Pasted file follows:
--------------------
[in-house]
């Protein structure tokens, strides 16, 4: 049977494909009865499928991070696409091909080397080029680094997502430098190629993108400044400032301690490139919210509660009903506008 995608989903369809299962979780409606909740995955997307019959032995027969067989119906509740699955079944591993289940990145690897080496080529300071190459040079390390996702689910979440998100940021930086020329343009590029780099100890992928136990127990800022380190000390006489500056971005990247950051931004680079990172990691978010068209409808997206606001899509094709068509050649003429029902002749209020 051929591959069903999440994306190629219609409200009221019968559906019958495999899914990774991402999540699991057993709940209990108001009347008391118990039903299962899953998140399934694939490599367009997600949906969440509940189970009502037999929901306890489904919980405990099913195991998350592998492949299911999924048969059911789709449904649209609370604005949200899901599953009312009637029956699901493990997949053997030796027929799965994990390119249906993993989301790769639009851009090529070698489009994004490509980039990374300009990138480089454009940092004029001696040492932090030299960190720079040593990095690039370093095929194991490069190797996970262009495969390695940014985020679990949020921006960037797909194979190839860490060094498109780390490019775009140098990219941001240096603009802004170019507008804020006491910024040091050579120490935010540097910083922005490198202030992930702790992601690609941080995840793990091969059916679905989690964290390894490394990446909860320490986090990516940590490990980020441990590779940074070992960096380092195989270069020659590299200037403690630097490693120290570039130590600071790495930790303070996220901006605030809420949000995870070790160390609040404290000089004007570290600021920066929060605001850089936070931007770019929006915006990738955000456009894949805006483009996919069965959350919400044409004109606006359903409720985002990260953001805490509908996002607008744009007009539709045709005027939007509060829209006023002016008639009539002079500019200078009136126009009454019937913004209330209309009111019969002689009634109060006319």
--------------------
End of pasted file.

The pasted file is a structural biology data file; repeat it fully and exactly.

[in-house]
């Protein structure tokens, strides 16, 4: 049977494909009865499928991070696409091909080397080029680094997502430098190629993108400044400032301690490139919210509660009903506008 995608989903369809299962979780409606909740995955997307019959032995027969067989119906509740699955079944591993289940990145690897080496080529300071190459040079390390996702689910979440998100940021930086020329343009590029780099100890992928136990127990800022380190000390006489500056971005990247950051931004680079990172990691978010068209409808997206606001899509094709068509050649003429029902002749209020 051929591959069903999440994306190629219609409200009221019968559906019958495999899914990774991402999540699991057993709940209990108001009347008391118990039903299962899953998140399934694939490599367009997600949906969440509940189970009502037999929901306890489904919980405990099913195991998350592998492949299911999924048969059911789709449904649209609370604005949200899901599953009312009637029956699901493990997949053997030796027929799965994990390119249906993993989301790769639009851009090529070698489009994004490509980039990374300009990138480089454009940092004029001696040492932090030299960190720079040593990095690039370093095929194991490069190797996970262009495969390695940014985020679990949020921006960037797909194979190839860490060094498109780390490019775009140098990219941001240096603009802004170019507008804020006491910024040091050579120490935010540097910083922005490198202030992930702790992601690609941080995840793990091969059916679905989690964290390894490394990446909860320490986090990516940590490990980020441990590779940074070992960096380092195989270069020659590299200037403690630097490693120290570039130590600071790495930790303070996220901006605030809420949000995870070790160390609040404290000089004007570290600021920066929060605001850089936070931007770019929006915006990738955000456009894949805006483009996919069965959350919400044409004109606006359903409720985002990260953001805490509908996002607008744009007009539709045709005027939007509060829209006023002016008639009539002079500019200078009136126009009454019937913004209330209309009111019969002689009634109060006319």